Hai-Long Cui, born in 1989, is currently a PhD candidate and assistant professor at *Institute of Mechinery Manufacturing Technology*, *China Academy of Engineering Physics*. He received his master degree from *University of Electronic Science and technology**, China,* in 2013. His research interests include design and manufacture of aerostatic bearing. Tel: +86-0816-2480487; E-mail: cuihailong61@foxmial.com.

Yang Wang, born in 1963, is currently a professor a PhD candidate supervisor at *China Academy of Engineering Physics*. He received his PhD degree from *Northwestern Polytechnical University, China,* in 1999. His research interests include advanced optical manufacturing equipment technology. E-mail: wangyang@caep.com.

Bao-Rui Wang, born in 1961, is currently a professor and a PhD candidate supervisor at *Institute of Mechinery Manufacturing Technology, China Academy of Engineering Physics*. He received his master degree from *Sichuan University, China,* in 1999. His research interests include advanced manufacturing technology. E-mail: wangbaorui@caep.com.

Hong Yang, born in 1985, is currently an assistant professor at *Institute of Mechinery Manufacturing Technology, China Academy of Engineering Physics*. He received his PhD degree from *Sichuan University, China,* in 2012. His research interests include diamond cutting technology. E-mail: yanghong@caep.com.

Huan Xia, born in 1981, is currently an assistant professor at *Institute of Mechinery Manufacturing Technology, China Academy of Engineering Physics*. He received his master degree from *China Academy of Engineering Physics, China,* in 2009. His research interests include precision and ultra-precision machining technology. E-mail: xiahuan@caep.com.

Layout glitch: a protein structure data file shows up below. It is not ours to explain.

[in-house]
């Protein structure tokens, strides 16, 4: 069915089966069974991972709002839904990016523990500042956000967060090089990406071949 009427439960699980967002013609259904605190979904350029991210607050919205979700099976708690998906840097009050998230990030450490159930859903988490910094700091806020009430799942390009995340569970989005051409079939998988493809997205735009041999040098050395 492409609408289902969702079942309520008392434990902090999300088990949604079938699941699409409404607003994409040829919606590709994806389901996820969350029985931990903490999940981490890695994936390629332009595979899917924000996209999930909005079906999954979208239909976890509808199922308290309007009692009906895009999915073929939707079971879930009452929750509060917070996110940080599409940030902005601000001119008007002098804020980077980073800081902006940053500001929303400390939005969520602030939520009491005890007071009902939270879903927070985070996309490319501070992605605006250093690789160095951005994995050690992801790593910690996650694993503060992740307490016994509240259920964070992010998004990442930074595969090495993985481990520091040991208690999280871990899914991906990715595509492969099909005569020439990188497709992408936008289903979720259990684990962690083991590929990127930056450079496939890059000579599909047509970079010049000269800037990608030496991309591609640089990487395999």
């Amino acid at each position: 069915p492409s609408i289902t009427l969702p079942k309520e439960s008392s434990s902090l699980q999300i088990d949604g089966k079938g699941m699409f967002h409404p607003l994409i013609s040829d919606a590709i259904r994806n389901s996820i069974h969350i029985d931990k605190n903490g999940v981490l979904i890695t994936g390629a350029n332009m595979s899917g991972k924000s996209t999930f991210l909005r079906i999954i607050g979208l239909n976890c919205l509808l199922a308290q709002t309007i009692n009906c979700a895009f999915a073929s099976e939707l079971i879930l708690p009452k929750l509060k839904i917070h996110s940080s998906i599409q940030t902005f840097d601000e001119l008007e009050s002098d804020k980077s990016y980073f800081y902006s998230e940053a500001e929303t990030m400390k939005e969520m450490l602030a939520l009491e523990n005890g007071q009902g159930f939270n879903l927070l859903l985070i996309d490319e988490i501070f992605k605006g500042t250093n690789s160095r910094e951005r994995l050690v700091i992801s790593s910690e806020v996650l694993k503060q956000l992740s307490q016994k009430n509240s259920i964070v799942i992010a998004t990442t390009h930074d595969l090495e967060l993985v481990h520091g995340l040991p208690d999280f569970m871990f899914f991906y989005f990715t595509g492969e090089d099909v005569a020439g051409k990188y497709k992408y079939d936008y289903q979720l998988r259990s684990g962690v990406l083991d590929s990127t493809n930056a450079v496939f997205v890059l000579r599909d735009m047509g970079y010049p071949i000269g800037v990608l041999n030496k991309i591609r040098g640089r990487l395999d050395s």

### Competing Interests

The authors declare that they have no competing interests

### Ethics Approval and Consent to Participate

Not applicable.

### Funding

Supported by National Natural Science Foundation of China (Grant No. 51375325), NSAF (Grant Nos. U1530130), Shanxi coal based low carbon joint fund (U1610118), National Key Instrument Project (Grant No. 2016YFF0102003-02), Science Challenging Program of CAEP (Grant No. JCKY2016212A506-0106).

### Publisher’s Note

**Open Access**This article is distributed under the terms of the Creative Commons Attribution 4.0 International License (http://creativecommons.org/licenses/by/4.0/), which permits unrestricted use, distribution, and reproduction in any medium, provided you give appropriate credit to the original author(s) and the source, provide a link to the Creative Commons license, and indicate if changes were made.

## Authors’ Affiliations